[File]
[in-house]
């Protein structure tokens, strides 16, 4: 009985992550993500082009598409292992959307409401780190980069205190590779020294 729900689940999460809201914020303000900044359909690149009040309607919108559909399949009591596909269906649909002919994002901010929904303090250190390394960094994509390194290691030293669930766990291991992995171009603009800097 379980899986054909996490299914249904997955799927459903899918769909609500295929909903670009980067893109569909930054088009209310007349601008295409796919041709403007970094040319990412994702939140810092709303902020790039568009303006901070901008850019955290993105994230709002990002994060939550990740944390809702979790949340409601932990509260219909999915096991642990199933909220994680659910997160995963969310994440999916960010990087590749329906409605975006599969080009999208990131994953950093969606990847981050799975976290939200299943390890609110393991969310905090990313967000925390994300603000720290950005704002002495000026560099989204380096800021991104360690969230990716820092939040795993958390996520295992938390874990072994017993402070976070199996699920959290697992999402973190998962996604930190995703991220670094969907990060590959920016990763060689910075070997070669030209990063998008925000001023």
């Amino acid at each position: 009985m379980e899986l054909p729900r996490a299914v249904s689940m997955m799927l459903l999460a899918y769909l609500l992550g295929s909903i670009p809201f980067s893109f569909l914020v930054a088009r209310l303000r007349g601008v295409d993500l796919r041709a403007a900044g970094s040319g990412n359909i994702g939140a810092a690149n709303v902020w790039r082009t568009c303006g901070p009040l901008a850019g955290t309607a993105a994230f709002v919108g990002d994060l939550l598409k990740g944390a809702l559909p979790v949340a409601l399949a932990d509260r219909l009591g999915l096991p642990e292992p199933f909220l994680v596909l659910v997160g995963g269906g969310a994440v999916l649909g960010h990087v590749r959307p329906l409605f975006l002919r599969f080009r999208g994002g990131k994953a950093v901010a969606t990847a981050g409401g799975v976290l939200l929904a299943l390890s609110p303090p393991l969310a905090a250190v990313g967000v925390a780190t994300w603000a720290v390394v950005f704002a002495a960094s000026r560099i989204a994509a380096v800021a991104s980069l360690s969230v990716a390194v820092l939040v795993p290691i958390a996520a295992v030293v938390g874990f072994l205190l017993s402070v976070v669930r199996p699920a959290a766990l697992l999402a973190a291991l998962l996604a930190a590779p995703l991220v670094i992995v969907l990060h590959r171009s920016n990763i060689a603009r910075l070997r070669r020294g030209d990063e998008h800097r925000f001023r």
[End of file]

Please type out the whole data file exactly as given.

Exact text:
[in-house]
């Protein structure tokens, strides 16, 4: 009985992550993500082009598409292992959307409401780190980069205190590779020294 729900689940999460809201914020303000900044359909690149009040309607919108559909399949009591596909269906649909002919994002901010929904303090250190390394960094994509390194290691030293669930766990291991992995171009603009800097 379980899986054909996490299914249904997955799927459903899918769909609500295929909903670009980067893109569909930054088009209310007349601008295409796919041709403007970094040319990412994702939140810092709303902020790039568009303006901070901008850019955290993105994230709002990002994060939550990740944390809702979790949340409601932990509260219909999915096991642990199933909220994680659910997160995963969310994440999916960010990087590749329906409605975006599969080009999208990131994953950093969606990847981050799975976290939200299943390890609110393991969310905090990313967000925390994300603000720290950005704002002495000026560099989204380096800021991104360690969230990716820092939040795993958390996520295992938390874990072994017993402070976070199996699920959290697992999402973190998962996604930190995703991220670094969907990060590959920016990763060689910075070997070669030209990063998008925000001023």
């Amino acid at each position: 009985m379980e899986l054909p729900r996490a299914v249904s689940m997955m799927l459903l999460a899918y769909l609500l992550g295929s909903i670009p809201f980067s893109f569909l914020v930054a088009r209310l303000r007349g601008v295409d993500l796919r041709a403007a900044g970094s040319g990412n359909i994702g939140a810092a690149n709303v902020w790039r082009t568009c303006g901070p009040l901008a850019g955290t309607a993105a994230f709002v919108g990002d994060l939550l598409k990740g944390a809702l559909p979790v949340a409601l399949a932990d509260r219909l009591g999915l096991p642990e292992p199933f909220l994680v596909l659910v997160g995963g269906g969310a994440v999916l649909g960010h990087v590749r959307p329906l409605f975006l002919r599969f080009r999208g994002g990131k994953a950093v901010a969606t990847a981050g409401g799975v976290l939200l929904a299943l390890s609110p303090p393991l969310a905090a250190v990313g967000v925390a780190t994300w603000a720290v390394v950005f704002a002495a960094s000026r560099i989204a994509a380096v800021a991104s980069l360690s969230v990716a390194v820092l939040v795993p290691i958390a996520a295992v030293v938390g874990f072994l205190l017993s402070v976070v669930r199996p699920a959290a766990l697992l999402a973190a291991l998962l996604a930190a590779p995703l991220v670094i992995v969907l990060h590959r171009s920016n990763i060689a603009r910075l070997r070669r020294g030209d990063e998008h800097r925000f001023r």